LinuxWorld: Linux printing made easy: Part 4 – Configuring cupsd — the CUPS daemon

“The cupsd daemon is the heart of CUPS. It listens on port 631
and handles all initial communication with a client. When I began
this series, I was going to cover the text-based,
getting-your-hands-dirty version of configuring CUPS. I have since
decided that many HOWTO articles make users’ lives unnecessarily
difficult. I also believe that when you make HOWTO documents based
on a general command-line-oriented configuration, you give new
users, or potential new users, an inaccurate view of the emerging
ease of Linux.”

“That said, we are going to use the cupsd configurator that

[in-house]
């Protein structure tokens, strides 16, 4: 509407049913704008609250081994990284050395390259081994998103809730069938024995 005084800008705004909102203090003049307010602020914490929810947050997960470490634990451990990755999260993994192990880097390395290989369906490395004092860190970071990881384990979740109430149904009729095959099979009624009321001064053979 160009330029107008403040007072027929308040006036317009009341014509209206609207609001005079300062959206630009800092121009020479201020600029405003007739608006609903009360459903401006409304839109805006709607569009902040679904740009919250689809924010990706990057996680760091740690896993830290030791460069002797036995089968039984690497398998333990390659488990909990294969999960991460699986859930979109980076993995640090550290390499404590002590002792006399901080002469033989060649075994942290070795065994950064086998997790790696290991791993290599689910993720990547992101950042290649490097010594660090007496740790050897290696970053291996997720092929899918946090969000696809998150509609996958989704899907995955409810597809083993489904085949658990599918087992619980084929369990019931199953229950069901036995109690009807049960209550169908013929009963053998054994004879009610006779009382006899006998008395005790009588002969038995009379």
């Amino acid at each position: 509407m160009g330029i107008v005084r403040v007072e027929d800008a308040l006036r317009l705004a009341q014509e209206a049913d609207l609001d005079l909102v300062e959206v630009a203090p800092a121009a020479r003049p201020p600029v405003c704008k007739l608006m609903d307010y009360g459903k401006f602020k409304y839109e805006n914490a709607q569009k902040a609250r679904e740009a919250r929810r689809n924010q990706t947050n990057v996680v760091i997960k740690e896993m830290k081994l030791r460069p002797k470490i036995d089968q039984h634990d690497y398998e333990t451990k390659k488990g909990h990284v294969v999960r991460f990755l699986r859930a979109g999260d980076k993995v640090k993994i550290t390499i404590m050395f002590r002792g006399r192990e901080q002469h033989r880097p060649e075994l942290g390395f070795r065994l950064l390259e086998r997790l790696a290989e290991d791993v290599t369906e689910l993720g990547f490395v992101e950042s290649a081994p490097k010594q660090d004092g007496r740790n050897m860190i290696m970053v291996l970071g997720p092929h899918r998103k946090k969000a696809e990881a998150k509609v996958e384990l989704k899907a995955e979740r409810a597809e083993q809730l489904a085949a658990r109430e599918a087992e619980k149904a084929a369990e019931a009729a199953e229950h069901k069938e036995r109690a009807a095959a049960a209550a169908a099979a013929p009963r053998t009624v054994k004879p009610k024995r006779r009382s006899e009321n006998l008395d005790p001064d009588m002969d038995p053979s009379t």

comes with the kups configuration software. At this point, if you
have not done so, I strongly suggest reading the previous articles
in this series.”

“To start the cupsd configurator, you must be able to write to
the /etc/cups/cupsd.conf file. That file’s most frequent owner is
the root user. If you don’t want to log out of your normal shell,
you can open a console and use the su command.”

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